Monday, 4 December 2017
Questions without Notice
My question is to the Attorney in his capacity of being in charge of security matters. I ask the Attorney if he's aware of the concerns that most Australians—like I—have about foreign interference in Australia's security, as was regrettably evidenced last week in this chamber. I'm asking if the Attorney could update the Senate on what the government intends doing to address the threat of foreign interference within Australia?
) ( ): Yes, Senator Macdonald. As I've said before, and I'll say it again: the issue of foreign interference in our politics is an extremely serious problem. So I can tell the Senate that, later this week, the government will introduce a milestone legislative package to reform Australia's espionage and foreign interference legislation. As I have told the chamber during previous question times, in May of this year the Prime Minister commissioned me to conduct a comprehensive review of our espionage, foreign interference and related laws. That work—a very substantial body of work—was undertaken, led by my department, and included contributions from ASIO, the Australian Federal Police, the Commonwealth Director of Public Prosecutions and other portfolios as well. That review is now complete and the bills have been drafted and are ready for introduction this week.
This is not the first legislative or policy initiative that the Turnbull government has enacted in relation to foreign interference threats. Earlier this year, we passed the telecommunications sector security reforms and established the Critical Infrastructure Centre, both aimed at protecting Australia's communications and national infrastructure from threats of espionage and sabotage. However, the legislation that will be introduced this week will be the most significant reform ever to the laws relating to espionage and foreign interference. It will be world-leading among our like-minded international partners and, indeed, has been developed in collaboration and discussion with our like-minded international partners, including counterpart agencies in the United States and the United Kingdom. It will completely reshape the way foreign interference and related activities are investigated and disrupted in this country.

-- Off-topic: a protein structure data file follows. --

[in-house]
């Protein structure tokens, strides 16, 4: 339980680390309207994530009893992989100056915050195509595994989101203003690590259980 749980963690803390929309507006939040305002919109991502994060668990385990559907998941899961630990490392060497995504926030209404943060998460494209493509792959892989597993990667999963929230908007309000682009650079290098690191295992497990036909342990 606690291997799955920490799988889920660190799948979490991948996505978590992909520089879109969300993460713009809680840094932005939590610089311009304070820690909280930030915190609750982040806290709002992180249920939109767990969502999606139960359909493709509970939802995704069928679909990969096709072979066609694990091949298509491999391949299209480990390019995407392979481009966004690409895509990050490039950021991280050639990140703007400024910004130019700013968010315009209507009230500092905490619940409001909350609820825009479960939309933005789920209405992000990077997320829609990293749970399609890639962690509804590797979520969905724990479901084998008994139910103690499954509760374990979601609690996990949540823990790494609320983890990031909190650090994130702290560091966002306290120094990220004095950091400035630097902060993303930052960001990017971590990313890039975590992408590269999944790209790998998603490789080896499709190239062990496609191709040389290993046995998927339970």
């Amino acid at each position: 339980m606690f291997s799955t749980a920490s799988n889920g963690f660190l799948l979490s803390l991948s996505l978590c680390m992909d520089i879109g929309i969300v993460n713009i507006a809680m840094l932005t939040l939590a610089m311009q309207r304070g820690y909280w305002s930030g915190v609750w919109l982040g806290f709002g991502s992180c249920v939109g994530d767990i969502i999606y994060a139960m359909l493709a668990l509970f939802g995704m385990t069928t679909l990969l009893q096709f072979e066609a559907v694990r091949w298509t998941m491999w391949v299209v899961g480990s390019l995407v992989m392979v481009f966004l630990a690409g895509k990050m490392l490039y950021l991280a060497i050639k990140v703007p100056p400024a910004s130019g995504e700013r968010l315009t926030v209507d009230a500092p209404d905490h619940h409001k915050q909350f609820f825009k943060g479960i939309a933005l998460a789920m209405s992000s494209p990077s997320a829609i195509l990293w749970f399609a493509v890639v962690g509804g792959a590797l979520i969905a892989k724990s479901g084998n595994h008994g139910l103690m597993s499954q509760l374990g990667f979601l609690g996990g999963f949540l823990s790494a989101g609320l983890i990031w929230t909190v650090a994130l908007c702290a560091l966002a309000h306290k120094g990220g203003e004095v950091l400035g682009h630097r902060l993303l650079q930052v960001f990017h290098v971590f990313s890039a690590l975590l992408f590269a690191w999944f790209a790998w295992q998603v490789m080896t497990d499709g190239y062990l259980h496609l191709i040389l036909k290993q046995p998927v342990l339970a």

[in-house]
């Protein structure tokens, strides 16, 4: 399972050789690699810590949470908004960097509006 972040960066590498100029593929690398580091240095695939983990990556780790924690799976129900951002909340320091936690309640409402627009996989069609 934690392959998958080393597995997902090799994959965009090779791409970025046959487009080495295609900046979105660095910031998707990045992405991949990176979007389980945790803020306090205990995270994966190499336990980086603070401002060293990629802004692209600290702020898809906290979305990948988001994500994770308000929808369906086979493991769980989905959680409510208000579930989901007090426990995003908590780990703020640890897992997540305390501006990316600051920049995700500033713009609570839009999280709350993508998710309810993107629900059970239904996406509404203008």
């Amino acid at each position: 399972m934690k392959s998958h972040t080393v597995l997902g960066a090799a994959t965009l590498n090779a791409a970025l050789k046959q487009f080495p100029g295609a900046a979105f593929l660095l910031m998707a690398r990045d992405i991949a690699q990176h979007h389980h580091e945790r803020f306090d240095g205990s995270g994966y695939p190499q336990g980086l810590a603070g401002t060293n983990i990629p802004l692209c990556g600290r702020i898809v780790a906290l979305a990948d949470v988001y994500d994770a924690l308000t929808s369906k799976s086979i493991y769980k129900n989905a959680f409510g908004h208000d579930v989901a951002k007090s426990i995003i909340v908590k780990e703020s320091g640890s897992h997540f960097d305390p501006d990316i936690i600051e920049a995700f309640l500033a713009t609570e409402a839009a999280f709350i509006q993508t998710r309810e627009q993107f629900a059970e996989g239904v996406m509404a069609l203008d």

I thank the Attorney for that and thank you also—I think I can speak on behalf of most Australians in saying thank you—for addressing this very important issue. I ask the Attorney if he might be able to further elaborate on the scope of the espionage and foreign interference reforms that he mentioned in his answer.
Yes, I can, Senator Macdonald. Of course, what this legislation seeks to do is to plug some important gaps in both the Criminal Code and the legislation governing our security agencies. It's being carefully developed, as I said a moment ago, in collaboration with those agencies, for the purposes of investigating, disrupting and prosecuting acts of espionage and covert interference in the Australian political process. It will strengthen and modernise a range of offences, and introduce new offences. As well, it will establish a new transparency scheme, providing for the first time visibility of the nature and extent of influence over Australia's government and political processes by foreign interests. It will introduce new offences targeting foreign interference and economic espionage, including offences that criminalise covert and deceptive activities that support the intelligence activities of foreign actors.
Well, they're important because of the rise in foreign interference, Senator Macdonald. We saw that in the chamber last week in the debate on the activities of our colleague, Senator Sam Dastyari, who, I'm surprised to say, in the statement he made to the chamber on Thursday afternoon, woefully failed to address the facts or substance of the most important allegations made against him by Fairfax Media—that he had given countersurveillance advice to Mr Huang Xiangmo and conducted a covert conversation with him in October 2016. Until Senator Dastyari provides a complete explanation of that central allegation against him, that he actively sought to assist an individual—widely reported in the media as being of security interest—to evade possible security by Australian security agencies, he is plainly unfit to hold his place in the Senate, and the Leader of the Opposition, Mr Shorten, should show a spine and show him the door.